The weakness of the position: Along with #1 under strong cessationism, the moderate cessationist, if not careful, can be very skeptical of the sign gifts being practiced in an evangelized context like America. This promotes a tension that can lead to unhealthy relationships and divisions with believers who disagree.


3. Moderate Continuationism (“Charismatic with a Seat Belt”)

The moderate continuationist is driven by the desire to acquire all that God has for the church, and if the Bible says to seek the gifts (even the sign gifts) and never mentions them ceasing, then they want to pursue them in obedience. But, they would affirm that the gifts must be sought and practiced according to Scripture. Tongues must be practiced orderly; prophecy needs to be tested. Moderate continuationists tend to think that the gifts have changed character somewhat since the apostolic period, especially prophecy. Prophecy no longer shares “true word from God” status—unless it is an accurate exposition of Scripture. It is something that the person receiving it could be wrong about, so they would teach that it is best for someone who thinks they have a prophecy to say, “I think God gave me this for you, but I’m not sure. Let’s wait and see.” Also, a gift of a healing or a miracle might look like one person praying and God answering that one prayer, but it is doubtful whether someone could be a healer or a miracle-worker today.

The weakness of the position: (1) It is a difficult argument to say that the Bible instructs us to change our definition of these gifts as they manifested themselves in the New Testament era. This is an argument that is largely based on experience and not the text itself. But if a moderate continuationist concedes this point, it seems as if they must become a moderate cessationist or a full charismatic. (2) Church history attests to the fact that as early as the A.D. 200s, the orthodox writers were referring to a waning of the sign gifts and, within a hundred years, adopting a form of Cessationism.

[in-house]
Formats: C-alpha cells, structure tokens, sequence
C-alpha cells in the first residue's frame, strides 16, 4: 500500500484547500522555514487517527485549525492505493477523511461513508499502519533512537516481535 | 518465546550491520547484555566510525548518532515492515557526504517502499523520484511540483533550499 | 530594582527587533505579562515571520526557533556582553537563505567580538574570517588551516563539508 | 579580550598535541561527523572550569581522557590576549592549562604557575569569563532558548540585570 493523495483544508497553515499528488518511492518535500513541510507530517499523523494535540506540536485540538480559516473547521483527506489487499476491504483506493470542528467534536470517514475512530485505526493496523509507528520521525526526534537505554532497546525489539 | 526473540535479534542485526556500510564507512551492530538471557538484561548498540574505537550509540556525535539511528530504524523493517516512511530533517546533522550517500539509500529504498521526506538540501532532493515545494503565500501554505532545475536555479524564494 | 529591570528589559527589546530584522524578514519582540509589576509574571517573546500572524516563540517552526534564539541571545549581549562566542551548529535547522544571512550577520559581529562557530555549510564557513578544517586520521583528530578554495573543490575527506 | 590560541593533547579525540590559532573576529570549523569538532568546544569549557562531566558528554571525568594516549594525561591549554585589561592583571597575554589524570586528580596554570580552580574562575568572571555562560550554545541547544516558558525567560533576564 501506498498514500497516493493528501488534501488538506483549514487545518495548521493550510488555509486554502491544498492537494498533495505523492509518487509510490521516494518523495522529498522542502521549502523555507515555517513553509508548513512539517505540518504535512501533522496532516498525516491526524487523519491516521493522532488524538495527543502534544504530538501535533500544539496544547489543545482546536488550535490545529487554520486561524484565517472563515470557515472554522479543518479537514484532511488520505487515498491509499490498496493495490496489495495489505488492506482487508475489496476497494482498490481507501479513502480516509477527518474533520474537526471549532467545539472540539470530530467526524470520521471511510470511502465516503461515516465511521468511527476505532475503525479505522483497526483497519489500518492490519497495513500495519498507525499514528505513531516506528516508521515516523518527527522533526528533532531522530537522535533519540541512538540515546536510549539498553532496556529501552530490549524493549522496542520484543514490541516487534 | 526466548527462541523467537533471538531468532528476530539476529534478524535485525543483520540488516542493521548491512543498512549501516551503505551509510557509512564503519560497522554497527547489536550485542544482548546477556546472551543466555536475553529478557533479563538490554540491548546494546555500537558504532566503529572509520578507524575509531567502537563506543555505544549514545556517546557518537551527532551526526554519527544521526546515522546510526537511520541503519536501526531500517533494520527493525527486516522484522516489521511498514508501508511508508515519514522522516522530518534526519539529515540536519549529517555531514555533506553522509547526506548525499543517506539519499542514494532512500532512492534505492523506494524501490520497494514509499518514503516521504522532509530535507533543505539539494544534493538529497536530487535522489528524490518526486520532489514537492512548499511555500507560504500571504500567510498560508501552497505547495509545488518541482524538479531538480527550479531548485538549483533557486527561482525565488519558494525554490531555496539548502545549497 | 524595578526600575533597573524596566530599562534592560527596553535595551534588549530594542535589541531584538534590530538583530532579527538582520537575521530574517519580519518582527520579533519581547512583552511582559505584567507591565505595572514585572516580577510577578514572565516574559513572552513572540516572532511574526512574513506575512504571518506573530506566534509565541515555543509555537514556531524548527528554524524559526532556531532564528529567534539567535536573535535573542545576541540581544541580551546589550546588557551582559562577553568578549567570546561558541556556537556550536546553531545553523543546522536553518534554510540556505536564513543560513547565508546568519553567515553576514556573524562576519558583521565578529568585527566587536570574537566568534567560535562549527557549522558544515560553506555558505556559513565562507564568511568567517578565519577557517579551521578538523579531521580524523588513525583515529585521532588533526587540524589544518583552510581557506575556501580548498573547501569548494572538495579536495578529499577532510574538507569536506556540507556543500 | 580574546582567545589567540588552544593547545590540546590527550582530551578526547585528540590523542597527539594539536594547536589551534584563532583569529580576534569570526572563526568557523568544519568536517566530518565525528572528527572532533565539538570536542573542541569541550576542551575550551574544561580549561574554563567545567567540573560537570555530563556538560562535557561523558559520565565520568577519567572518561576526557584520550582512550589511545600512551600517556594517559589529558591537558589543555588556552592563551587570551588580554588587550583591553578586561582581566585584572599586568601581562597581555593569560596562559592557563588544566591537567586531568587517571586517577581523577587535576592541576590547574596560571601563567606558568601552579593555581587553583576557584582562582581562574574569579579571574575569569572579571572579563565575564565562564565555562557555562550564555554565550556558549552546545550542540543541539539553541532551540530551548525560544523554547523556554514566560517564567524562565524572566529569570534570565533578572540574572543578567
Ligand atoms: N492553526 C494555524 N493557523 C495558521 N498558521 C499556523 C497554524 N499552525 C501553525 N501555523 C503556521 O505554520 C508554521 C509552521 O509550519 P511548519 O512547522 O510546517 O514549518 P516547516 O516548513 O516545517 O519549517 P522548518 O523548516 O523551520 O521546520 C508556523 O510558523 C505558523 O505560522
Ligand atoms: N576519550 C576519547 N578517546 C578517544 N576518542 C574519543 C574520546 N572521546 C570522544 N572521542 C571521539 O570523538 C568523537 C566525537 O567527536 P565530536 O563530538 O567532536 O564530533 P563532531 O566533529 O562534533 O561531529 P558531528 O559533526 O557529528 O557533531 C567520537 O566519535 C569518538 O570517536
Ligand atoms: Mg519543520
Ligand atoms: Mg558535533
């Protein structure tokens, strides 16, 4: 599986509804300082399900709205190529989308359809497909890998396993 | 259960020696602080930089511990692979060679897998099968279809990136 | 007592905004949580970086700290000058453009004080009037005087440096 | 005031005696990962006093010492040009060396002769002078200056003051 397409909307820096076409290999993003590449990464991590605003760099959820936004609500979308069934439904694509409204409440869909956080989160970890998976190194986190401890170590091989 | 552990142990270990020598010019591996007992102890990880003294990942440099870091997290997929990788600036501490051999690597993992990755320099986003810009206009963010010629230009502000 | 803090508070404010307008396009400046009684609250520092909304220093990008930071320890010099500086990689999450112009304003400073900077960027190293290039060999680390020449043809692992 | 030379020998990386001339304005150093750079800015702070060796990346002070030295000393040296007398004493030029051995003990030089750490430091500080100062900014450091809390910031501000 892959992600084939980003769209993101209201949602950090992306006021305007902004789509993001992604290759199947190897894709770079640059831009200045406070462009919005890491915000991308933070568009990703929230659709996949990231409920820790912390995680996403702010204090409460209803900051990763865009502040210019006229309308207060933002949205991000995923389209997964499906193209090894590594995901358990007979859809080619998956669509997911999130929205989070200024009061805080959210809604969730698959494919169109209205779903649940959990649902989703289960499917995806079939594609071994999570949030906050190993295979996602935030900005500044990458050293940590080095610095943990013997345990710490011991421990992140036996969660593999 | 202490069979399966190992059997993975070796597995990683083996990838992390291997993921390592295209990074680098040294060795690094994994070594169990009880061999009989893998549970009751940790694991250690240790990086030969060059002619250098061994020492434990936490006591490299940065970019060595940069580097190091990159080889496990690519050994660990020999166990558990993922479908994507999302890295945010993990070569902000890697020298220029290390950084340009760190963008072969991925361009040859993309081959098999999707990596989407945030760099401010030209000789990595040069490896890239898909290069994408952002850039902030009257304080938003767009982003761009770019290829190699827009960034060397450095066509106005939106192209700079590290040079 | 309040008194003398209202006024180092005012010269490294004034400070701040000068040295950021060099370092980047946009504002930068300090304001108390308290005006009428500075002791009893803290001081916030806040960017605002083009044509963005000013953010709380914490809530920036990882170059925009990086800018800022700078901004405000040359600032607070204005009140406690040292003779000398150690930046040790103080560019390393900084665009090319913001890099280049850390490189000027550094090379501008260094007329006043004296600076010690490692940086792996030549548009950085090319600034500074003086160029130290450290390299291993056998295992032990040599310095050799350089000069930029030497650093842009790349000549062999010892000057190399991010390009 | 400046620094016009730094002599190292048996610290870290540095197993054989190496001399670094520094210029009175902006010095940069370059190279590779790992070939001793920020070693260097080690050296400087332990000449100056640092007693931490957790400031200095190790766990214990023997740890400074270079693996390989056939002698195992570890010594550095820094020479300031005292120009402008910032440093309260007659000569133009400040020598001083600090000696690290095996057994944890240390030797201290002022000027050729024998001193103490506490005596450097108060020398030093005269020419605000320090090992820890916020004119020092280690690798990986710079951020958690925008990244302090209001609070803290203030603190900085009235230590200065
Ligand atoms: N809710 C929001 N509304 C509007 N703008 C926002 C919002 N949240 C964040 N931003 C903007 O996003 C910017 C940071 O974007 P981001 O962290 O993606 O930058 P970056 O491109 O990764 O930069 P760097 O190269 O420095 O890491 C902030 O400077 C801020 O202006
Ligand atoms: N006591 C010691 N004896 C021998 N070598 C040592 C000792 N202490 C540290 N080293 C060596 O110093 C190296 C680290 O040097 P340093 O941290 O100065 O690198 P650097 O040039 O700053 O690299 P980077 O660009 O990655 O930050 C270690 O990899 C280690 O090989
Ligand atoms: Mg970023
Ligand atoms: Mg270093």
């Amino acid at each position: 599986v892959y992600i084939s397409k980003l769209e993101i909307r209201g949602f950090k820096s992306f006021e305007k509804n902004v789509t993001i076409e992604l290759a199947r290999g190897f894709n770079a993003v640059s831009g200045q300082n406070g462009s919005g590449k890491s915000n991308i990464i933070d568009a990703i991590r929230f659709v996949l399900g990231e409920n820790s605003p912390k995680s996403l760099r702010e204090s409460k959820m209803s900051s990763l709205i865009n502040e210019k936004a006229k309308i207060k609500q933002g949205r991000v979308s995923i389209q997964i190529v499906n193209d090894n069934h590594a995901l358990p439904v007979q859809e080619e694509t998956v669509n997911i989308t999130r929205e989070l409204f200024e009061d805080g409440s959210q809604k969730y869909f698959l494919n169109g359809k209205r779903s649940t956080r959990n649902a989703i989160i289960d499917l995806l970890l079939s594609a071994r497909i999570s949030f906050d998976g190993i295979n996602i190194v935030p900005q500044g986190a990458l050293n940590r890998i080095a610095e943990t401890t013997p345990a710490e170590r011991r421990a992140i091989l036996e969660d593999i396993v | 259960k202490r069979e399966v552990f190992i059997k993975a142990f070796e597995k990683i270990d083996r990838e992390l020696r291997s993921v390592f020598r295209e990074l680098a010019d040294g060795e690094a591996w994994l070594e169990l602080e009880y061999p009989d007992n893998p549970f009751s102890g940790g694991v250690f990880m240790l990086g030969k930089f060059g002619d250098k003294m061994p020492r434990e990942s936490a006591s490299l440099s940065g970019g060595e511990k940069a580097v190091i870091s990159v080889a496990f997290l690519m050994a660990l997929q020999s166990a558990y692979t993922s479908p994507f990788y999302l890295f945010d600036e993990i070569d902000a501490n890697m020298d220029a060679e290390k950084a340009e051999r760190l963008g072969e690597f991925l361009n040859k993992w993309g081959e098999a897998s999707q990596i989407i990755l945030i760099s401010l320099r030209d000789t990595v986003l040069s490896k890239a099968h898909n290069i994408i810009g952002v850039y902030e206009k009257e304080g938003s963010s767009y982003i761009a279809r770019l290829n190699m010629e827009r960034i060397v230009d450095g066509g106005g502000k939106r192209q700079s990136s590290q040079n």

4. Openly Charismatic

A charismatic church (as the word is used now) is open to the sign gifts and open to their still continuing, even in the way we see them manifest in the New Testament. Prophets, healers, miracle-workers, etc. are still with us; what God desires is for the church to seek them and to practice them. Many of these churches often encourage the practicing of the gifts through, for example, saying at any moment what you think God is saying to you, whether it is right or wrong. That’s practicing prophecy. Those who are seen as being able to continually prophesy true things are considered prophets and given much authority in the church.

These churches often invite traveling healers and such to come into their midst. Tongues are spoken freely in worship services. This type of church tends to be more popular in non-western countries.

The weakness of the position: (1) If a charismatic church gets away from biblical orderliness and testing prophecies, they become breeding ground for false prophets and cult leaders. The New Testament warns that false prophets will come who can do signs and wonders. (2) This type of church throughout history has often found itself teaching heretical doctrine. This is why the church moved away from the sign gifts very early on in history as the heretical Montanist and gnostic movements were practicing the sign gifts. Many see this as an over-correction by the early church.



As we can see, these groups fall along a spectrum that gets a bit more irrational as we get towards the ends. Over the past few weeks, Pastor Andrew has guided the church in the direction of Moderate Continuationism. There is still some room for disagreement, but we must realize that in certain senses, these positions are a lot closer than we might have thought. Our differences do not have to create division if we see that each position has weaknesses and allow that to humble us. We all desire intimacy and understanding; let us seek that through the leading of the Spirit and the leading of our pastors.

-Alex Nolette (Equip Coordinator/Community Groups)